'I saw Nigella with white powder on her nose, but she claimed it was make-up': Former PA tells court she found substance in chef's bag
Francesca Grillo also told the court that Mr Saatchi had a "personal vendetta" against her and her sister Elisabetta
A former personal assistant of the television chef and 'Domestic Goddess' author Nigella Lawson "frequently" found rolled-up banknotes with white powder on them in her handbag, she told a court today.
The TV cook would also swig straight from a bottle of liquid tranquilliser, Francesca Grillo said.
Ms Grillo, one of two former personal assistants accused of defrauding Ms Lawson, said she had seen her employer with white powder up her nose and repeatedly found banknotes with white powder on them when moving her things from one handbag to another.
She also said her employer had prescription drugs for depression and that she kept one bottle in the kitchen and would take it straight from the bottle “very often”.
The alleged drug-taking turned Ms Lawson from being kind and warm-hearted to “grumpy, moody and blaming the children”, the jury heard.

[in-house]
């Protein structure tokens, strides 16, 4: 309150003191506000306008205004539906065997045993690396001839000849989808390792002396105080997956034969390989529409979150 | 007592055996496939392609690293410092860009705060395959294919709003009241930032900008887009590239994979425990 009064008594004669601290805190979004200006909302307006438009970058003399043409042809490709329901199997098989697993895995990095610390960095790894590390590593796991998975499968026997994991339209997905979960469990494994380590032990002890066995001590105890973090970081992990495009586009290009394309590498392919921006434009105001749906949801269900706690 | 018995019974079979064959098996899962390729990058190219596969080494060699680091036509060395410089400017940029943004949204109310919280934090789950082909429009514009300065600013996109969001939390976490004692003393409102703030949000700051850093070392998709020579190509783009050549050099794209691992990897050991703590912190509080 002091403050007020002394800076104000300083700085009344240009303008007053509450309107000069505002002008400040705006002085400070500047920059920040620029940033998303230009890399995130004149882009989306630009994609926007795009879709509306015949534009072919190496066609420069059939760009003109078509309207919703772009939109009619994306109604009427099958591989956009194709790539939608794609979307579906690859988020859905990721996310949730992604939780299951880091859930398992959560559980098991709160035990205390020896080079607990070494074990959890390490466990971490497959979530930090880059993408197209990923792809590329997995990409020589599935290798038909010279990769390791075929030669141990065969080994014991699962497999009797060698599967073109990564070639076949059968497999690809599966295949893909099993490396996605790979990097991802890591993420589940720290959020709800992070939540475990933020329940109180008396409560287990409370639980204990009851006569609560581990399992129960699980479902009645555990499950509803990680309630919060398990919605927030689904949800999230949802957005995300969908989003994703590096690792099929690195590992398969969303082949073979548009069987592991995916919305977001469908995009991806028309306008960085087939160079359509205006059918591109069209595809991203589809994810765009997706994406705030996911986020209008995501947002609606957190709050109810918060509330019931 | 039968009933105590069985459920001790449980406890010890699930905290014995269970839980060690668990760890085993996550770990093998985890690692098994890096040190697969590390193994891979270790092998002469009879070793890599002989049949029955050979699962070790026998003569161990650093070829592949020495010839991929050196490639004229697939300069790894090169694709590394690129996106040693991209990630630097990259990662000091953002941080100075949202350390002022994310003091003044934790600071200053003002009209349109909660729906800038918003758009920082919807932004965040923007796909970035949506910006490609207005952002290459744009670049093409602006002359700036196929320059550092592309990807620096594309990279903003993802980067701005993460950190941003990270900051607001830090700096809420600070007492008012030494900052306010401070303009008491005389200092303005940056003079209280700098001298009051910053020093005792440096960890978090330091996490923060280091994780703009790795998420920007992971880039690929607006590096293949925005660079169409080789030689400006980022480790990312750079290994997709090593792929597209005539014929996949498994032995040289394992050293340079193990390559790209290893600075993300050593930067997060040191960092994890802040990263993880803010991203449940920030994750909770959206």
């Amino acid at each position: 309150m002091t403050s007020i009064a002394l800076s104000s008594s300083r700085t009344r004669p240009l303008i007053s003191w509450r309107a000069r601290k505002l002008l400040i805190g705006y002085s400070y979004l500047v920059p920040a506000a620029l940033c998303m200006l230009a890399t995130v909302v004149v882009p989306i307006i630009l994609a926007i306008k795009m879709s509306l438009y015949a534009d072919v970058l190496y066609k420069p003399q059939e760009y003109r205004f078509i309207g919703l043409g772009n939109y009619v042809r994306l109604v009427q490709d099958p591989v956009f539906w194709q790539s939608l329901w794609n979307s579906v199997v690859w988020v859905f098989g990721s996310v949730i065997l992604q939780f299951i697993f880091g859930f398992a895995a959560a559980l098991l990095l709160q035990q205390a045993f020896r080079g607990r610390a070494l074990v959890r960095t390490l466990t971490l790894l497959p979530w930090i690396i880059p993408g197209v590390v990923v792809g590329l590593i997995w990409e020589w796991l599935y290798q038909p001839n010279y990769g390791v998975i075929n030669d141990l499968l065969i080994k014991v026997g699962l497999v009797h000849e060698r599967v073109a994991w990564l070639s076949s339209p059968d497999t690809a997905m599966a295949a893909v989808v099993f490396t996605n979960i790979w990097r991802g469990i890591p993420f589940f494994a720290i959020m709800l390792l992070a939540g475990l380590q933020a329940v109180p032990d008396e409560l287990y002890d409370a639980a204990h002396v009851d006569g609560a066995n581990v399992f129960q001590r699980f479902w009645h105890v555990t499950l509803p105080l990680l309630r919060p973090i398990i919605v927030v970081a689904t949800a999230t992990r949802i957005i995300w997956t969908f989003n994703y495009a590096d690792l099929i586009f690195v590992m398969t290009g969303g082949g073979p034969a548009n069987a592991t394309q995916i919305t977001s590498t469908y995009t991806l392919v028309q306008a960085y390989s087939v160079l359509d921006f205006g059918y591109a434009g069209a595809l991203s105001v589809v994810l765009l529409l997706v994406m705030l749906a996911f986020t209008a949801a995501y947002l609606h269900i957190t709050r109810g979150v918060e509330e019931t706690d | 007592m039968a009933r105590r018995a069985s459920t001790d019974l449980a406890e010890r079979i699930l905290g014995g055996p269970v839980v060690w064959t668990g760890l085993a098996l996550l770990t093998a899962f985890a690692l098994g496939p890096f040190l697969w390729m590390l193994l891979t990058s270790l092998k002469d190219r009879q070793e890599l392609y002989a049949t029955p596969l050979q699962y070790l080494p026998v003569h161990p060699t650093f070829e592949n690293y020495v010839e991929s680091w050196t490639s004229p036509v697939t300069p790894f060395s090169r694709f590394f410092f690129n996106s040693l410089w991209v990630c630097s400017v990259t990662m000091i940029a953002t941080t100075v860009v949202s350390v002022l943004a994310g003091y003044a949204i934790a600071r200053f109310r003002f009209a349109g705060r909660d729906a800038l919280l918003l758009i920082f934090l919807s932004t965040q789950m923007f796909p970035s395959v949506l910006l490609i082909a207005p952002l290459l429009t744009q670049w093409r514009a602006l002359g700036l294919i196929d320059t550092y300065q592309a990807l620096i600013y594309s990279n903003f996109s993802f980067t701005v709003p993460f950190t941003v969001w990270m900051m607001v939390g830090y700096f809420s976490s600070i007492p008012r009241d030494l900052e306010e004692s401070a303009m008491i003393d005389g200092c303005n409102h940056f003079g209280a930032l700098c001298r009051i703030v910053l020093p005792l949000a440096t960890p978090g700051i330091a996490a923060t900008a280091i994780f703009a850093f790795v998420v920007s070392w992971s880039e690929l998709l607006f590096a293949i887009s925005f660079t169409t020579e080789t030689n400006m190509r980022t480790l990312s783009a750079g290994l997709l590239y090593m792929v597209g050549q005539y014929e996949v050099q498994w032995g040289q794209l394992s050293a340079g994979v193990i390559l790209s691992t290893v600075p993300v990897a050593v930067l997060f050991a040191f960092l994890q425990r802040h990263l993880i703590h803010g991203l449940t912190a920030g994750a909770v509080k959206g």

Ms Grillo also said that Charles Saatchi had a “personal vendetta” against her and her sister. “He was banging on the table... he said I would end up in handcuffs.” She said the situation became “quite scary” as Mr Saatchi told her: “Hide anywhere in Italy but I will find you and destroy you.” She added: “The more he got upset, the more I got frightened. You don’t cross Charles Saatchi.”
Ms Grillo was giving evidence for a second day at Isleworth Crown Court. She and her sister Elisabetta, known as Lisa, have pleaded not guilty to defrauding Ms Lawson and her then husband Charles Saatchi. The sisters allegedly used his company credit cards on holidays and clothing between 2008 and last year.
Ms Grillo, 35, told the court on Tuesday that she ordered “fat-burning tablets” and paid for them with Mr Saatchi’s credit card in 2009. “I don’t think they were for me,” she said. She said she had never seen Ms Lawson take drugs but saw plenty of evidence.
Ms Grillo said she used to visit Lisa, 41, at Ms Lawson’s home in Shepherd’s Bush and saw rolled-up banknotes and white powder in the kitchen after dinner parties. When both sisters worked for Ms Lawson after her marriage to Mr Saatchi and moved to Belgravia, Ms Grillo said she found white powder in Ms Lawson’s handbags.
Ms Lawson has admitted to taking cocaine and cannabis but denied being an addict. She said she took cannabis in the last year of her marriage to make “the intolerable tolerable”. The case continues.
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